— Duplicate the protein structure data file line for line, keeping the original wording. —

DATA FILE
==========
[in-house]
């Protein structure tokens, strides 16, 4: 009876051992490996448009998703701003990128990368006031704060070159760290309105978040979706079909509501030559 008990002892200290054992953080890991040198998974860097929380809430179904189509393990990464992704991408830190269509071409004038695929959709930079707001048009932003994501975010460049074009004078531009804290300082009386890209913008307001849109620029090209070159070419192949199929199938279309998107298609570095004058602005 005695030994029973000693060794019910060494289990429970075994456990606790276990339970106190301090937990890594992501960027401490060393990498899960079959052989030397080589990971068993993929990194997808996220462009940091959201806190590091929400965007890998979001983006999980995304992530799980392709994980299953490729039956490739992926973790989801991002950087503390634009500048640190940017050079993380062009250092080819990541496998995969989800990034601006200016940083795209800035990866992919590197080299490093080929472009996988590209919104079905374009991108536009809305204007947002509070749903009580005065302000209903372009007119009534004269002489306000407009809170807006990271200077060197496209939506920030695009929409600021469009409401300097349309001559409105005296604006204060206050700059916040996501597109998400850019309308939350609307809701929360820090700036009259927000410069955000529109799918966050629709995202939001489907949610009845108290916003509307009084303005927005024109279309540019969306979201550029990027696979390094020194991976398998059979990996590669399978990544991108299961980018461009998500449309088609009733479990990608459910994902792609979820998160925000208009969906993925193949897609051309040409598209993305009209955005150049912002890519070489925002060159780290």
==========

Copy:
[in-house]
């Protein structure tokens, strides 16, 4: 009876051992490996448009998703701003990128990368006031704060070159760290309105978040979706079909509501030559 008990002892200290054992953080890991040198998974860097929380809430179904189509393990990464992704991408830190269509071409004038695929959709930079707001048009932003994501975010460049074009004078531009804290300082009386890209913008307001849109620029090209070159070419192949199929199938279309998107298609570095004058602005 005695030994029973000693060794019910060494289990429970075994456990606790276990339970106190301090937990890594992501960027401490060393990498899960079959052989030397080589990971068993993929990194997808996220462009940091959201806190590091929400965007890998979001983006999980995304992530799980392709994980299953490729039956490739992926973790989801991002950087503390634009500048640190940017050079993380062009250092080819990541496998995969989800990034601006200016940083795209800035990866992919590197080299490093080929472009996988590209919104079905374009991108536009809305204007947002509070749903009580005065302000209903372009007119009534004269002489306000407009809170807006990271200077060197496209939506920030695009929409600021469009409401300097349309001559409105005296604006204060206050700059916040996501597109998400850019309308939350609307809701929360820090700036009259927000410069955000529109799918966050629709995202939001489907949610009845108290916003509307009084303005927005024109279309540019969306979201550029990027696979390094020194991976398998059979990996590669399978990544991108299961980018461009998500449309088609009733479990990608459910994902792609979820998160925000208009969906993925193949897609051309040409598209993305009209955005150049912002890519070489925002060159780290």